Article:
Deciphering and Treating Ear Infections in Your Canine
Your animals are like your children, and it is no less painful to see an animal sick than it is to see a child sick. Just like in children, ear infections are a common ailment in canines, but the following information can help provide a set of guidelines to detect and treat the ailment.
According to the ASPCA, the most common cause of ear infection in dogs is bacterial. Because organisms create waste, the most common symptom of infection is discharge. Discharge may appear in many colors, including white, yellow, and brown, and may have a bad odor.
Pain can alter mood and a dog may behave in uncharacteristic ways. It may be sluggish or irritable. It may rub it’s sore ear on the furniture or floor, shake or tilt it’s head, lean or fall to the side when standing or walking, or not come to you when you call.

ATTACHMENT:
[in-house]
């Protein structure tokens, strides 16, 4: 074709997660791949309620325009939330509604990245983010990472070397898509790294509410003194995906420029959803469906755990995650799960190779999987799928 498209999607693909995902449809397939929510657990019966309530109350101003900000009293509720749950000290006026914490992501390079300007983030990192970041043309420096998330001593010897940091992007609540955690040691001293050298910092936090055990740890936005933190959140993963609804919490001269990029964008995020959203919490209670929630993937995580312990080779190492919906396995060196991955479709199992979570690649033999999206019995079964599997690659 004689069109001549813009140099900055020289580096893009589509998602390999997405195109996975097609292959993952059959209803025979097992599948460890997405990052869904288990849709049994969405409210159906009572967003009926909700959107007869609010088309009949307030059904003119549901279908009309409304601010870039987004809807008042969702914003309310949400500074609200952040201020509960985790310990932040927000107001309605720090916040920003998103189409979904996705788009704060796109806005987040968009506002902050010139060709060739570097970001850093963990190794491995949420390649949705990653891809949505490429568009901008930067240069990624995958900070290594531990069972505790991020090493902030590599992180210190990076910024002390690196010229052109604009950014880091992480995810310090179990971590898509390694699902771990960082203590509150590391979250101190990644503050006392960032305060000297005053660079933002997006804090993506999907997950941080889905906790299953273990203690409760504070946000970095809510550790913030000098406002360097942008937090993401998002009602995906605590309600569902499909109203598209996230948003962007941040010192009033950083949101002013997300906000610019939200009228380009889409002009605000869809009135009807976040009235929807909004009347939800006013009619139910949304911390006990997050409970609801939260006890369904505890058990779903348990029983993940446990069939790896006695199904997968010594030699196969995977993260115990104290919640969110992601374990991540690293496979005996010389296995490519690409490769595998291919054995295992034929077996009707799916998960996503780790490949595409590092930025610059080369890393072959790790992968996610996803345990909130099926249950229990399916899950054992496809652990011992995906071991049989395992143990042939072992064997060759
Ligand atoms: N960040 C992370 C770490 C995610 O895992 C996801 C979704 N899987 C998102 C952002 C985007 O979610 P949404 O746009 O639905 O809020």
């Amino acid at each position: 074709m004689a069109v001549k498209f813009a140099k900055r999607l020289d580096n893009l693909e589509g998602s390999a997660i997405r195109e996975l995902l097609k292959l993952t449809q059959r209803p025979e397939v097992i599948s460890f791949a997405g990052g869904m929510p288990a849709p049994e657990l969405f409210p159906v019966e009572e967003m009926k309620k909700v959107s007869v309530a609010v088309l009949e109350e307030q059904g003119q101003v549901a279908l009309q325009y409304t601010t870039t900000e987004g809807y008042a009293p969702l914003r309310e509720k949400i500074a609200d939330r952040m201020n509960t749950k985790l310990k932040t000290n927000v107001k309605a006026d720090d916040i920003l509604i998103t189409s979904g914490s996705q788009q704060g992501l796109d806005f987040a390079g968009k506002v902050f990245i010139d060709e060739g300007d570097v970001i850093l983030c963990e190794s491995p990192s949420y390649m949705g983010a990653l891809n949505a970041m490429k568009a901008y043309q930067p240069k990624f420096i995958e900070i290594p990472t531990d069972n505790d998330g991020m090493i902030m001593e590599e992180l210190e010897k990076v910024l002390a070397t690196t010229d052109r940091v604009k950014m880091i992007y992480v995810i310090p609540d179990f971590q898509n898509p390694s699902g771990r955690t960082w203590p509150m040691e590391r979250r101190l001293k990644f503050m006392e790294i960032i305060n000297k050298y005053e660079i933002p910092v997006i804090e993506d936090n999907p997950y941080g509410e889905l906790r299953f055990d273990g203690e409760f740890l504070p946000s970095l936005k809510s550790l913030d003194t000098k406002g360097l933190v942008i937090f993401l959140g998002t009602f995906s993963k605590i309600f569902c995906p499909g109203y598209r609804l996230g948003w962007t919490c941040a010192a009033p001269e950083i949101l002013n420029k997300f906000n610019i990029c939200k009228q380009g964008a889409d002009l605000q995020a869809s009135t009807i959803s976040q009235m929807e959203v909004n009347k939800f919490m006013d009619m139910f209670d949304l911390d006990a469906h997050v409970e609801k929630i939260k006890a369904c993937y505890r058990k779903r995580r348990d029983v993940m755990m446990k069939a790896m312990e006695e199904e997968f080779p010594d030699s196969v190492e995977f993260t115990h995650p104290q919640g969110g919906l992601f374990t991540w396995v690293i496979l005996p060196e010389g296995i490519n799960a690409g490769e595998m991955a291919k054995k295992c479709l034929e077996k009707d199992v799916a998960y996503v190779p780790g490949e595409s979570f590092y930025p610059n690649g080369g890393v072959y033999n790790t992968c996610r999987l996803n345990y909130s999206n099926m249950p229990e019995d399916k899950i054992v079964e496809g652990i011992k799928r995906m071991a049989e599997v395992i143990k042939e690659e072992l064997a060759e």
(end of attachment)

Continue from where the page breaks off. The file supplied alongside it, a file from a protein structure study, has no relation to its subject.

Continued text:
Other visual symptoms that indicate an ear infection in a dog include redness, swelling, bleeding, scabbing, and hair loss in or around the ear.
Types of Infections
This type of infection is most similar to swimmer’s ears. A dogs ear canal slopes downward and are susceptible to this condition. The symptoms of Otitis Externa are: redness, swelling, and itchiness of the outer ear.
When an ear infection is caused by allergies, canines have the same symptoms as humans: itchy, watery eyes, runny nose, sore throat, and discharge from the ear.
Davis states that there are over 200 types of bacteria that can cause canine ear infections. All of them present the same symptoms as Otitis Externa, but often with odorous discharge. Ear mites are one cause of bacterial infection.
Treatment of Canine Ear Infections
According to the ASPCA, if an ear infection fairly mild, a veterinarian will prescribe antibiotic ear drops or topical cream. The veterinarian will also teach you how clean your dog’s ear, which is essential for complete healing.
Chronic Ear Infections
For chronic or severe infections, the veterinarian may suggest flushing the ear or performing surgery. There are several surgeries available including removing scar tissue in the canal, canal restructuring and lining the canal with a tube. The type of surgery depends on the effects of the infections.
Information credit to Central Animal Emergency Clinic, a Burnaby animal hospital.